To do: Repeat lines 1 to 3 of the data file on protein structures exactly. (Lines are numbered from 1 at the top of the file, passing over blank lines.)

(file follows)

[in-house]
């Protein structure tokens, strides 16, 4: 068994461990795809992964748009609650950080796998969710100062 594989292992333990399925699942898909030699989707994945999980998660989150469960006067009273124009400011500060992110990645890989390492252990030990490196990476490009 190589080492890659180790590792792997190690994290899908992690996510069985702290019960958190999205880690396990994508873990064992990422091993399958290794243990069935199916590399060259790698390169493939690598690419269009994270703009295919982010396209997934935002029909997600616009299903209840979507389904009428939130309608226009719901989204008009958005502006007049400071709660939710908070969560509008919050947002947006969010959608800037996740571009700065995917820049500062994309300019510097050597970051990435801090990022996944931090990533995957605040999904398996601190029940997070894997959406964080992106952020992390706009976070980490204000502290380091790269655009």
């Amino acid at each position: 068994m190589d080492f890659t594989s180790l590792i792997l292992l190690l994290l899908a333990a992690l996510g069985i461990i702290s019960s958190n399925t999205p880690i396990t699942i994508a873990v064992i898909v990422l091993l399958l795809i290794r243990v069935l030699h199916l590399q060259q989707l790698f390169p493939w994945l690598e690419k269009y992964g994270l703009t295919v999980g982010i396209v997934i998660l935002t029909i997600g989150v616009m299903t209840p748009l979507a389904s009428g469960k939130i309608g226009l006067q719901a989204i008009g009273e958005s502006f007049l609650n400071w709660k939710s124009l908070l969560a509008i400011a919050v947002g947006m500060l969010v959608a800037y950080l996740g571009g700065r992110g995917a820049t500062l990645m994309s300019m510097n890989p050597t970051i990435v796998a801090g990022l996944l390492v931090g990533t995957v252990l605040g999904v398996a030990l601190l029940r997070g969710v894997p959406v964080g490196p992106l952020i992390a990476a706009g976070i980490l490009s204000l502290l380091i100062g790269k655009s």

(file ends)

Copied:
[in-house]
């Protein structure tokens, strides 16, 4: 068994461990795809992964748009609650950080796998969710100062 594989292992333990399925699942898909030699989707994945999980998660989150469960006067009273124009400011500060992110990645890989390492252990030990490196990476490009 190589080492890659180790590792792997190690994290899908992690996510069985702290019960958190999205880690396990994508873990064992990422091993399958290794243990069935199916590399060259790698390169493939690598690419269009994270703009295919982010396209997934935002029909997600616009299903209840979507389904009428939130309608226009719901989204008009958005502006007049400071709660939710908070969560509008919050947002947006969010959608800037996740571009700065995917820049500062994309300019510097050597970051990435801090990022996944931090990533995957605040999904398996601190029940997070894997959406964080992106952020992390706009976070980490204000502290380091790269655009």
């Amino acid at each position: 068994m190589d080492f890659t594989s180790l590792i792997l292992l190690l994290l899908a333990a992690l996510g069985i461990i702290s019960s958190n399925t999205p880690i396990t699942i994508a873990v064992i898909v990422l091993l399958l795809i290794r243990v069935l030699h199916l590399q060259q989707l790698f390169p493939w994945l690598e690419k269009y992964g994270l703009t295919v999980g982010i396209v997934i998660l935002t029909i997600g989150v616009m299903t209840p748009l979507a389904s009428g469960k939130i309608g226009l006067q719901a989204i008009g009273e958005s502006f007049l609650n400071w709660k939710s124009l908070l969560a509008i400011a919050v947002g947006m500060l969010v959608a800037y950080l996740g571009g700065r992110g995917a820049t500062l990645m994309s300019m510097n890989p050597t970051i990435v796998a801090g990022l996944l390492v931090g990533t995957v252990l605040g999904v398996a030990l601190l029940r997070g969710v894997p959406v964080g490196p992106l952020i992390a990476a706009g976070i980490l490009s204000l502290l380091i100062g790269k655009s």